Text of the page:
The Return of Alastair Cameron-Strange

A friend of mine from Shetland was kind enough to text to say she liked Click, Double-Click, and when was Dr A C-S coming back?  I texted back, “Dunno.  He’s in NZ just now.  I’m hoping to hear from him.”

For the last couple of weeks I’ve been wandering around in a trance, making up stories in my head, as you do.  Thursday found me on the beach at Helensburgh.  I watched a Trident sub snake out of Faslane and head out into the Clyde Estuary before submerging and going who knows where.  It – I know ships are supposed to be referred to as “she”, but there is no way this vessel was in touch with its feminine side – was the most evil looking thing.  Its presence did not heighten my sense of security.  I wondered what Dr Cameron-Strange would have made of it.  I suspect in terms of disarmament he would be a unilateralist.  His elders and betters would tell him that his opinion was naïve, stupid, and dangerous.  Last year he would have left it at that, but now he is a little older and wiser. He knows that politics is the art of the possible.  He would find a way, through a little piece of creativity, and of lateral thinking, to move the debate on a wee way from its current state of impasse.  He would think of some way of making the world a marginally safer place.

Then on Friday I was driving west along the A811 and came upon a convoy, heading east, about half a mile long.  There were police motorcycle outriders, police cars and police vans, unmarked military trucks in their anonymous dark green livery and, right at the centre of the convoy, some kind of long black, shrouded container.  There was even an ambulance.  And I thought, bet the satnavs are set for Aldermaston.  And I thought of ACS again.  I can see him down at the Waitemata Harbour (where in 1985 they sank the Greenpeace flagship The Rainbow Warrior).  It’s a nuclear free zone.  I have a notion he is being headhunted for a job back in the UK.  But he’s turning it down and he’s being as rude as possible.  “Bunch of stuck-up, smug, snobby, bloated, poncy…”  Well.  Leave him to it.

Further along the A811 I came up behind another convoy, this time one of Mercedes, BMWs, and Audis all reduced to a crawl behind a farm vehicle.  A guy in an Audi – probably an Edinburgh commuter – was getting particularly hot and bothered.  I sent him a message by telepathy.  “Take it easy, mate.  Remember the guy in the tractor is putting bread on your table.”

Then on Saturday I forsook the car and went for a walk.  Just locally.  My route was a triangle, two of whose sides were pleasant country lanes.  Not much traffic, other than a cycling peloton recurrently swooping by with a cheery “Hello again!”  However the third side of the triangle was the A84.

Big mistake.  Nobody in their right mind walks along the verge of a trunk road, even for a short distance.  I could see all the motorists looking askance at me.  Clearly I was somebody with a mental health issue.  Had I broken out of an asylum?  Ah – there’s old Jimmy, doing a runner from the care home.  God bless ‘im.  I was clearly some sort of demented war veteran making my own way to the site of some long-forgotten campaign for my own private commemoration.  I’d probably get bulldozed by a passing combine harvester.  There’d be a column inch in the Stirling Observer.  “In a tragic and bizarre accident…”

If you really want to stand out like a sore thumb, go for a walk in the States.  Not only will they think you’re a loony, they’ll think you’re an international terrorist.  The last time I was over, I stayed in the Sheraton in Charlotte North Carolina.  It was impossible to go for a stroll because the hotel was surrounded by super highways and the only thing to do was to take a few turns round the car park.  Like the exercise yard in a state penitentiary.   I once stopped over in LA for 24 hours en route to New Zealand and hired a car to drive west down Sunset Boulevard towards Pacific Palisades and the ocean.  Half way down the road the oil light came on the dash.  I pulled over and opened the bonnet – sorry, the “hood” – and checked the dipstick.  No oil.  Nada.  Dry as a bone.  Well, I didn’t want the engine to seize and  I’d seen what looked like a garage a couple of miles back along the road so I parked in a side street and walked east back along Sunset Boulevard.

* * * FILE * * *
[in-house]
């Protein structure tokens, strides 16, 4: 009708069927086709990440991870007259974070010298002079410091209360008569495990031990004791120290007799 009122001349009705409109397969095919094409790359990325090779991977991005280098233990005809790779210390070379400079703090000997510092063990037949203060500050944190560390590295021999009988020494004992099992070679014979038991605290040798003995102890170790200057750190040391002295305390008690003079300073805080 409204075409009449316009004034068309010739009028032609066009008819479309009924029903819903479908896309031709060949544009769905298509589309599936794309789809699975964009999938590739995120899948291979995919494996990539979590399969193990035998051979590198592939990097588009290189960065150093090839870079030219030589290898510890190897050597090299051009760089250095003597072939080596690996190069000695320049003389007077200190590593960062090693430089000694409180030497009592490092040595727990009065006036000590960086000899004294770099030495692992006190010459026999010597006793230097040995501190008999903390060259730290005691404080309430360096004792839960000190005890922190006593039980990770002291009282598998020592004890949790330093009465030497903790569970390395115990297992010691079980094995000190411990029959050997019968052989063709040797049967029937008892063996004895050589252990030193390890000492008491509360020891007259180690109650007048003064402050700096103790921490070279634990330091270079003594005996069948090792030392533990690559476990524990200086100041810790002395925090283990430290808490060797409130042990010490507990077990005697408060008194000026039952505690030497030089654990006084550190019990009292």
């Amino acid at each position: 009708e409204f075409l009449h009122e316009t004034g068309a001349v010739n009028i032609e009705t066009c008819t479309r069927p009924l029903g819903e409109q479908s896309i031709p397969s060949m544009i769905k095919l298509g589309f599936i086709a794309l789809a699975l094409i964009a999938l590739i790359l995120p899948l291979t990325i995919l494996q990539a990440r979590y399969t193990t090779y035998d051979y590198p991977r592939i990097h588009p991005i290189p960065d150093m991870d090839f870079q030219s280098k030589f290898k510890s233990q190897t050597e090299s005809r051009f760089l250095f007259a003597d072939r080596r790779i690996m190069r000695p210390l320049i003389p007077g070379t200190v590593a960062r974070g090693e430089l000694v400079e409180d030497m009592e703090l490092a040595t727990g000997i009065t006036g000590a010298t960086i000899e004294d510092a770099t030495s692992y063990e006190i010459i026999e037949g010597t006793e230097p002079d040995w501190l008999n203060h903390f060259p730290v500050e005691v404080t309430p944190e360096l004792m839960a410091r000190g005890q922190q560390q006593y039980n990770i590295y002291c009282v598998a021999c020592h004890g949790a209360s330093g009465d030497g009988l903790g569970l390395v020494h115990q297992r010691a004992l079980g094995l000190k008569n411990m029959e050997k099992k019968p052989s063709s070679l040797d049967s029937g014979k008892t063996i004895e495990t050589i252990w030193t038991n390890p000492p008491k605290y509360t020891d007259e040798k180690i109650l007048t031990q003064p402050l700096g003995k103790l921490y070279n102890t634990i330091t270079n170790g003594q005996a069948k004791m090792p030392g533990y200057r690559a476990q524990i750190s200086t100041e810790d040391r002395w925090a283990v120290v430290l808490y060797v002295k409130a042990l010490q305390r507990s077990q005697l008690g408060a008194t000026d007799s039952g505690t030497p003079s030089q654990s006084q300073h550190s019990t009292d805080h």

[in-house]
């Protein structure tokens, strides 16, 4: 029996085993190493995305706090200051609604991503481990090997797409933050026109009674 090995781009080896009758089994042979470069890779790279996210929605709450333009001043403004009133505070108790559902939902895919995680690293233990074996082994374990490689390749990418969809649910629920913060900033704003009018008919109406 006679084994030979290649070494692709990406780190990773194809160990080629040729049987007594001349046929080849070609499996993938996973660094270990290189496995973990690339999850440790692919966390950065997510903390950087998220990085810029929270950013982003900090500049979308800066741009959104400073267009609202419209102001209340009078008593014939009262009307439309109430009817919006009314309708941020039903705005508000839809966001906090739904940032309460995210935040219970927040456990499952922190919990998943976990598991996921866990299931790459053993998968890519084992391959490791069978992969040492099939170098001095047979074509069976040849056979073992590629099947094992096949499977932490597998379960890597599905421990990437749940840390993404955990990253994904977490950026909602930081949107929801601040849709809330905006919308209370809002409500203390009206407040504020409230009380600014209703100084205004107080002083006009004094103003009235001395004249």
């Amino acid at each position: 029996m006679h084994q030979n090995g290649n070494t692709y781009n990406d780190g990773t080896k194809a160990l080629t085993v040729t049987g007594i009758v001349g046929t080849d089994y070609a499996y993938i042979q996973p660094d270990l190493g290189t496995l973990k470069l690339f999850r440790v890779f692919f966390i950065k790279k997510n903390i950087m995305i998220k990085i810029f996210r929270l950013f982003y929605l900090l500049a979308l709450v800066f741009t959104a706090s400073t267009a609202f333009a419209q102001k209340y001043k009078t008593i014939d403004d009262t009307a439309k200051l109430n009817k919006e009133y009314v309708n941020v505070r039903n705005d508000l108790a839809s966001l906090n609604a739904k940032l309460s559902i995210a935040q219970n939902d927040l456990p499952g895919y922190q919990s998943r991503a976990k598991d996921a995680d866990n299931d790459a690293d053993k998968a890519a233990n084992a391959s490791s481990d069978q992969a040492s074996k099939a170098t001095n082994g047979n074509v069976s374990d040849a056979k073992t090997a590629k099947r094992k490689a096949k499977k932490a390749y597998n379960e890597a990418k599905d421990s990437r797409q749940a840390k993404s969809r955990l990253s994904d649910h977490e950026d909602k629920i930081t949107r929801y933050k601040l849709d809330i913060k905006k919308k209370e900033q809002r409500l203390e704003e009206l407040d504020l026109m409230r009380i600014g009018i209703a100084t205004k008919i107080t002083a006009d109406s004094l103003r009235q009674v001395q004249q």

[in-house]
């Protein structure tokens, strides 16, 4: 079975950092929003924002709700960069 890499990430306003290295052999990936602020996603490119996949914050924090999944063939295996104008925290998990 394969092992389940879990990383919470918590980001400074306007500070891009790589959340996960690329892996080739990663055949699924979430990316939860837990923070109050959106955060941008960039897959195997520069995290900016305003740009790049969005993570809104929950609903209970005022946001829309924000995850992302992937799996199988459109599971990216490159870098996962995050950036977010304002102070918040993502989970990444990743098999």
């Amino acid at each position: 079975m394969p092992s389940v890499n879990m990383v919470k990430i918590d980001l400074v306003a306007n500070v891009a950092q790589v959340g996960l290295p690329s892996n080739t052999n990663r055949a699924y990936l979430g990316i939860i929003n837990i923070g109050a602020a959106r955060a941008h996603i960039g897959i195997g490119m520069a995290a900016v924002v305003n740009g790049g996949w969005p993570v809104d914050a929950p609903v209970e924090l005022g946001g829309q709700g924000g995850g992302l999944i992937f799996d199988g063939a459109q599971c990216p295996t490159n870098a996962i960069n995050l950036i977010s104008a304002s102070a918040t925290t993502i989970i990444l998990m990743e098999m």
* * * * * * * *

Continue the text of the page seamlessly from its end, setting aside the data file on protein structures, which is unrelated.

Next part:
Nobody in their right mind walks along Sunset Boulevard.

All the mansions were heavily barricaded and the big wrought iron gates each bore the legend – “No trespassing.  Rapid armed response.”  I only passed one other pedestrian – a Hispanic lady pushing a pram.  I reached the garage and went in and explained my predicament.  The man said, “This is not a public garage.  We only service limousines.”

But to return to Charlotte, North Carolina, I hired a car with oil in it and drove downtown and went for a stroll.  I was looking for a bookshop and peering through a window into a shopping mall when a passing police officer hailed me.

“What’s up buddy?”

He could tell I was an alien.

“Just looking for a bookshop actually.”

“Yeah, there’s one in there.  Second floor.”  (He meant the first floor.)


By the time I got to the shop, they knew I was coming.  He had radioed ahead.  “There’s a really weird guy coming up the escalator.”

I bought the Schlesinger – Jackie Kennedy interviews, 1964.  Fascinating.

But to return to the A84, I got off it unscathed, and back on to a country lane, and, in beautiful sunshine, drifted back into a storytelling reverie.   A car pulled up and a charming lady offered me a lift and I knew all was well with the world after all.  I politely declined.  After all, ideas were beginning to coalesce.  I must text my Shetland friend and tell her that I think we are going to see Dr Cameron-Strange again, in one hemisphere or another.

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